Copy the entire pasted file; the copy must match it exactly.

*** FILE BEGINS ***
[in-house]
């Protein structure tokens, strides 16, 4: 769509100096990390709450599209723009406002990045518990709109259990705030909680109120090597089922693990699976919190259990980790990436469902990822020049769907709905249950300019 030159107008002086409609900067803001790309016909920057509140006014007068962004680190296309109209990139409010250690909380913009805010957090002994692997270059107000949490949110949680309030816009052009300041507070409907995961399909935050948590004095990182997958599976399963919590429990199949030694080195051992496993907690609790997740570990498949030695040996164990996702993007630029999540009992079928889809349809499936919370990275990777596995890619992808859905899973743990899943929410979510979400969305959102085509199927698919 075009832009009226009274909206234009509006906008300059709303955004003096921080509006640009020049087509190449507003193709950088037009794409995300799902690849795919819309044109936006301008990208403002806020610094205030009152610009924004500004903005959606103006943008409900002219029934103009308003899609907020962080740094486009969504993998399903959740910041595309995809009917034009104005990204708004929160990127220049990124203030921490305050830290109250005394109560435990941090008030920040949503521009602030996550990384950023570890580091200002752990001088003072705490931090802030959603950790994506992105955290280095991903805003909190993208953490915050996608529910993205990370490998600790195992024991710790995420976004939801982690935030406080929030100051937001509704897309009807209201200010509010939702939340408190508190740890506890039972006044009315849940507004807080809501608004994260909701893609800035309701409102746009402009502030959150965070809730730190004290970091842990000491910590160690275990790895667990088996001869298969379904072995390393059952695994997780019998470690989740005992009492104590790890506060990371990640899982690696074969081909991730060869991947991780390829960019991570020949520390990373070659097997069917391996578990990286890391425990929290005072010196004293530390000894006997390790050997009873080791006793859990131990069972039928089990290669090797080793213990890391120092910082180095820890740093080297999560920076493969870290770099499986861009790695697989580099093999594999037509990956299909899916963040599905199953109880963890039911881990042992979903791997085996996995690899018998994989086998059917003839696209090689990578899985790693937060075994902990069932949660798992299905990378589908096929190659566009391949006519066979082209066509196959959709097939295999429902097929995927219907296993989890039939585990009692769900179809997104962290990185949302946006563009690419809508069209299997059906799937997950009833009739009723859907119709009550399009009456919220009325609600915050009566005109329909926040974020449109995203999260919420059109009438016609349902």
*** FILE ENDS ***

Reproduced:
[in-house]
């Protein structure tokens, strides 16, 4: 769509100096990390709450599209723009406002990045518990709109259990705030909680109120090597089922693990699976919190259990980790990436469902990822020049769907709905249950300019 030159107008002086409609900067803001790309016909920057509140006014007068962004680190296309109209990139409010250690909380913009805010957090002994692997270059107000949490949110949680309030816009052009300041507070409907995961399909935050948590004095990182997958599976399963919590429990199949030694080195051992496993907690609790997740570990498949030695040996164990996702993007630029999540009992079928889809349809499936919370990275990777596995890619992808859905899973743990899943929410979510979400969305959102085509199927698919 075009832009009226009274909206234009509006906008300059709303955004003096921080509006640009020049087509190449507003193709950088037009794409995300799902690849795919819309044109936006301008990208403002806020610094205030009152610009924004500004903005959606103006943008409900002219029934103009308003899609907020962080740094486009969504993998399903959740910041595309995809009917034009104005990204708004929160990127220049990124203030921490305050830290109250005394109560435990941090008030920040949503521009602030996550990384950023570890580091200002752990001088003072705490931090802030959603950790994506992105955290280095991903805003909190993208953490915050996608529910993205990370490998600790195992024991710790995420976004939801982690935030406080929030100051937001509704897309009807209201200010509010939702939340408190508190740890506890039972006044009315849940507004807080809501608004994260909701893609800035309701409102746009402009502030959150965070809730730190004290970091842990000491910590160690275990790895667990088996001869298969379904072995390393059952695994997780019998470690989740005992009492104590790890506060990371990640899982690696074969081909991730060869991947991780390829960019991570020949520390990373070659097997069917391996578990990286890391425990929290005072010196004293530390000894006997390790050997009873080791006793859990131990069972039928089990290669090797080793213990890391120092910082180095820890740093080297999560920076493969870290770099499986861009790695697989580099093999594999037509990956299909899916963040599905199953109880963890039911881990042992979903791997085996996995690899018998994989086998059917003839696209090689990578899985790693937060075994902990069932949660798992299905990378589908096929190659566009391949006519066979082209066509196959959709097939295999429902097929995927219907296993989890039939585990009692769900179809997104962290990185949302946006563009690419809508069209299997059906799937997950009833009739009723859907119709009550399009009456919220009325609600915050009566005109329909926040974020449109995203999260919420059109009438016609349902």